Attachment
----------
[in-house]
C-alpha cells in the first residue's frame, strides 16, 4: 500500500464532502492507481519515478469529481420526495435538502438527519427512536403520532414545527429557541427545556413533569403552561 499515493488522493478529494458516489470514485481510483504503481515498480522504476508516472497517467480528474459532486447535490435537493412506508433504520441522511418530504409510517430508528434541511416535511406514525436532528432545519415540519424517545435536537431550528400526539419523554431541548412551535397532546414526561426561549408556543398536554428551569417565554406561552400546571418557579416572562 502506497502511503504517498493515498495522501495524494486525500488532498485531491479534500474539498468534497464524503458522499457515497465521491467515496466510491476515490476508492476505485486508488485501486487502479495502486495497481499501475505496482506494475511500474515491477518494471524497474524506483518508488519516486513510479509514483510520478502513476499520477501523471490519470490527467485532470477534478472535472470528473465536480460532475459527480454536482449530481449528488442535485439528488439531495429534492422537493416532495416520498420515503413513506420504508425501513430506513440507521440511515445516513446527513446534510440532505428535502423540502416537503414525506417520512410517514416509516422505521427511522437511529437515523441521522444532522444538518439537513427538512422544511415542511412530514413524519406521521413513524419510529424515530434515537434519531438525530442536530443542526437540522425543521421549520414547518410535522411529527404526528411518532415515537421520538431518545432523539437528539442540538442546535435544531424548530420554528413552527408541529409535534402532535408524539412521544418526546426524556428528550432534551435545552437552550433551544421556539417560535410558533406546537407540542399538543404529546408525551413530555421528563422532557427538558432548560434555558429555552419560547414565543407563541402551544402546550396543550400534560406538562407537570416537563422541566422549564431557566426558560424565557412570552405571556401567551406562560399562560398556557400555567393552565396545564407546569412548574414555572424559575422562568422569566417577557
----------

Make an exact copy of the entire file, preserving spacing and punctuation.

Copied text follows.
[in-house]
C-alpha cells in the first residue's frame, strides 16, 4: 500500500464532502492507481519515478469529481420526495435538502438527519427512536403520532414545527429557541427545556413533569403552561 499515493488522493478529494458516489470514485481510483504503481515498480522504476508516472497517467480528474459532486447535490435537493412506508433504520441522511418530504409510517430508528434541511416535511406514525436532528432545519415540519424517545435536537431550528400526539419523554431541548412551535397532546414526561426561549408556543398536554428551569417565554406561552400546571418557579416572562 502506497502511503504517498493515498495522501495524494486525500488532498485531491479534500474539498468534497464524503458522499457515497465521491467515496466510491476515490476508492476505485486508488485501486487502479495502486495497481499501475505496482506494475511500474515491477518494471524497474524506483518508488519516486513510479509514483510520478502513476499520477501523471490519470490527467485532470477534478472535472470528473465536480460532475459527480454536482449530481449528488442535485439528488439531495429534492422537493416532495416520498420515503413513506420504508425501513430506513440507521440511515445516513446527513446534510440532505428535502423540502416537503414525506417520512410517514416509516422505521427511522437511529437515523441521522444532522444538518439537513427538512422544511415542511412530514413524519406521521413513524419510529424515530434515537434519531438525530442536530443542526437540522425543521421549520414547518410535522411529527404526528411518532415515537421520538431518545432523539437528539442540538442546535435544531424548530420554528413552527408541529409535534402532535408524539412521544418526546426524556428528550432534551435545552437552550433551544421556539417560535410558533406546537407540542399538543404529546408525551413530555421528563422532557427538558432548560434555558429555552419560547414565543407563541402551544402546550396543550400534560406538562407537570416537563422541566422549564431557566426558560424565557412570552405571556401567551406562560399562560398556557400555567393552565396545564407546569412548574414555572424559575422562568422569566417577557